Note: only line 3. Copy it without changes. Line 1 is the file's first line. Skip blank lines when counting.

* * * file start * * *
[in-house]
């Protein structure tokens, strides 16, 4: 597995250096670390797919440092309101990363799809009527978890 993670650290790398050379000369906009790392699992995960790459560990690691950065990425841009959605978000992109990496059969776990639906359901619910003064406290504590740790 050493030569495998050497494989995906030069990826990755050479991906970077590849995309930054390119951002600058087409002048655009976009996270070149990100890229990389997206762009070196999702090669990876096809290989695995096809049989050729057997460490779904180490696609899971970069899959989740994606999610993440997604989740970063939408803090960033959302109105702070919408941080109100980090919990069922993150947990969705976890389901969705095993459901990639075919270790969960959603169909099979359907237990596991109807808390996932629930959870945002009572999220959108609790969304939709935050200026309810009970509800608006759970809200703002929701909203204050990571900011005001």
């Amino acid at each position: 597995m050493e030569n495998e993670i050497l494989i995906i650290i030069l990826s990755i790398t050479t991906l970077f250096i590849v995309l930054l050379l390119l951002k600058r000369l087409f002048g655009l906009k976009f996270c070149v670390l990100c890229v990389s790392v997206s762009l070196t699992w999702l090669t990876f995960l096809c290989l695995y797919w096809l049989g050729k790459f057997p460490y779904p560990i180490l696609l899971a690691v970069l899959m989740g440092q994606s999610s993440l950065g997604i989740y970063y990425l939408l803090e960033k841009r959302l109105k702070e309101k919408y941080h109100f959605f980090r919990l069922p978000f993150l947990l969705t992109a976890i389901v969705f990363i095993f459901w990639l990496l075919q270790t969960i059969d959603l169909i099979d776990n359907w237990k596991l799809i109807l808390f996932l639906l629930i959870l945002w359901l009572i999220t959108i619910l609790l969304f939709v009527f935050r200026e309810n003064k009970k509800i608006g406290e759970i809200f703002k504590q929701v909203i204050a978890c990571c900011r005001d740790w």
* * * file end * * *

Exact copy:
């Amino acid at each position: 597995m050493e030569n495998e993670i050497l494989i995906i650290i030069l990826s990755i790398t050479t991906l970077f250096i590849v995309l930054l050379l390119l951002k600058r000369l087409f002048g655009l906009k976009f996270c070149v670390l990100c890229v990389s790392v997206s762009l070196t699992w999702l090669t990876f995960l096809c290989l695995y797919w096809l049989g050729k790459f057997p460490y779904p560990i180490l696609l899971a690691v970069l899959m989740g440092q994606s999610s993440l950065g997604i989740y970063y990425l939408l803090e960033k841009r959302l109105k702070e309101k919408y941080h109100f959605f980090r919990l069922p978000f993150l947990l969705t992109a976890i389901v969705f990363i095993f459901w990639l990496l075919q270790t969960i059969d959603l169909i099979d776990n359907w237990k596991l799809i109807l808390f996932l639906l629930i959870l945002w359901l009572i999220t959108i619910l609790l969304f939709v009527f935050r200026e309810n003064k009970k509800i608006g406290e759970i809200f703002k504590q929701v909203i204050a978890c990571c900011r005001d740790w």